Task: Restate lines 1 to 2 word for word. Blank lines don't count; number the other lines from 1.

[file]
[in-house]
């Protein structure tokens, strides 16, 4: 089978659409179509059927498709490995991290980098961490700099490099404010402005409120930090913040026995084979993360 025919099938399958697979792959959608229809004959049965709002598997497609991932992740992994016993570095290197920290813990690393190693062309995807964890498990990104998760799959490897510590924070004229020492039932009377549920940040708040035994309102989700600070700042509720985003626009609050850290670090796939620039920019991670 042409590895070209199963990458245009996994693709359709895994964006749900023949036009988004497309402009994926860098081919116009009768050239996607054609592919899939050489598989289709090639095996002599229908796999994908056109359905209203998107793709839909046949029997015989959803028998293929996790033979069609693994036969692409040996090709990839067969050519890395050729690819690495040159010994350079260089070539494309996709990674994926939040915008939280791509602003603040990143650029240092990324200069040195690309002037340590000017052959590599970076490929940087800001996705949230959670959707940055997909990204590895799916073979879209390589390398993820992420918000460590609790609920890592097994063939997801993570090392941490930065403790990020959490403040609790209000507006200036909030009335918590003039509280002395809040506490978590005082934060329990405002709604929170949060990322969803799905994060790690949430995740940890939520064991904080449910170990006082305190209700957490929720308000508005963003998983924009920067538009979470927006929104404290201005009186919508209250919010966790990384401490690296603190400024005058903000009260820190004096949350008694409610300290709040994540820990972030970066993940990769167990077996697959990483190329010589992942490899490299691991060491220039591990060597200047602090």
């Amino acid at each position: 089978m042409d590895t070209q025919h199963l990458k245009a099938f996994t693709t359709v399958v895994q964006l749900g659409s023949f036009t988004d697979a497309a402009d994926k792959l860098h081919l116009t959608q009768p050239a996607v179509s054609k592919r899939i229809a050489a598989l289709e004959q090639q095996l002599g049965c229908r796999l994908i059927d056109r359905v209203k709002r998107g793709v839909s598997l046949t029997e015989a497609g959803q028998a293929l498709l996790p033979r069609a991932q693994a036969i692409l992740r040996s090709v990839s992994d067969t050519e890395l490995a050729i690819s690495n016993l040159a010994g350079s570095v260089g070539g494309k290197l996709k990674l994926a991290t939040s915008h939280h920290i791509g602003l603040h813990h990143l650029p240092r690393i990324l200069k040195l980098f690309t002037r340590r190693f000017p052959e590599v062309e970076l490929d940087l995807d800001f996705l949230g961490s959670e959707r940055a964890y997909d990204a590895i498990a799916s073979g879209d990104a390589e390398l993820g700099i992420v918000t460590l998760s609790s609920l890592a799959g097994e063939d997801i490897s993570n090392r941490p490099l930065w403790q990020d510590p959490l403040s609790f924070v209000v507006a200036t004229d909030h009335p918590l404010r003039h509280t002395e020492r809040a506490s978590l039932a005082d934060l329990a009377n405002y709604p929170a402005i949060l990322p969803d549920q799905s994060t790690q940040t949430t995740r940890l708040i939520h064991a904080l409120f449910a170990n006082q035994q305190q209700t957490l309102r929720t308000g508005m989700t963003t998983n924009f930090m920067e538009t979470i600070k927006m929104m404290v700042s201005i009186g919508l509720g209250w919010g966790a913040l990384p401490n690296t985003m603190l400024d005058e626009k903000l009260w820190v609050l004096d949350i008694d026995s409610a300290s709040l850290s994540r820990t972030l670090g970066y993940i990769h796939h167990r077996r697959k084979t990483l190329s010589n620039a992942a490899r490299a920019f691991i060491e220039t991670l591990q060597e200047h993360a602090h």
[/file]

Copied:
[in-house]
């Protein structure tokens, strides 16, 4: 089978659409179509059927498709490995991290980098961490700099490099404010402005409120930090913040026995084979993360 025919099938399958697979792959959608229809004959049965709002598997497609991932992740992994016993570095290197920290813990690393190693062309995807964890498990990104998760799959490897510590924070004229020492039932009377549920940040708040035994309102989700600070700042509720985003626009609050850290670090796939620039920019991670 042409590895070209199963990458245009996994693709359709895994964006749900023949036009988004497309402009994926860098081919116009009768050239996607054609592919899939050489598989289709090639095996002599229908796999994908056109359905209203998107793709839909046949029997015989959803028998293929996790033979069609693994036969692409040996090709990839067969050519890395050729690819690495040159010994350079260089070539494309996709990674994926939040915008939280791509602003603040990143650029240092990324200069040195690309002037340590000017052959590599970076490929940087800001996705949230959670959707940055997909990204590895799916073979879209390589390398993820992420918000460590609790609920890592097994063939997801993570090392941490930065403790990020959490403040609790209000507006200036909030009335918590003039509280002395809040506490978590005082934060329990405002709604929170949060990322969803799905994060790690949430995740940890939520064991904080449910170990006082305190209700957490929720308000508005963003998983924009920067538009979470927006929104404290201005009186919508209250919010966790990384401490690296603190400024005058903000009260820190004096949350008694409610300290709040994540820990972030970066993940990769167990077996697959990483190329010589992942490899490299691991060491220039591990060597200047602090």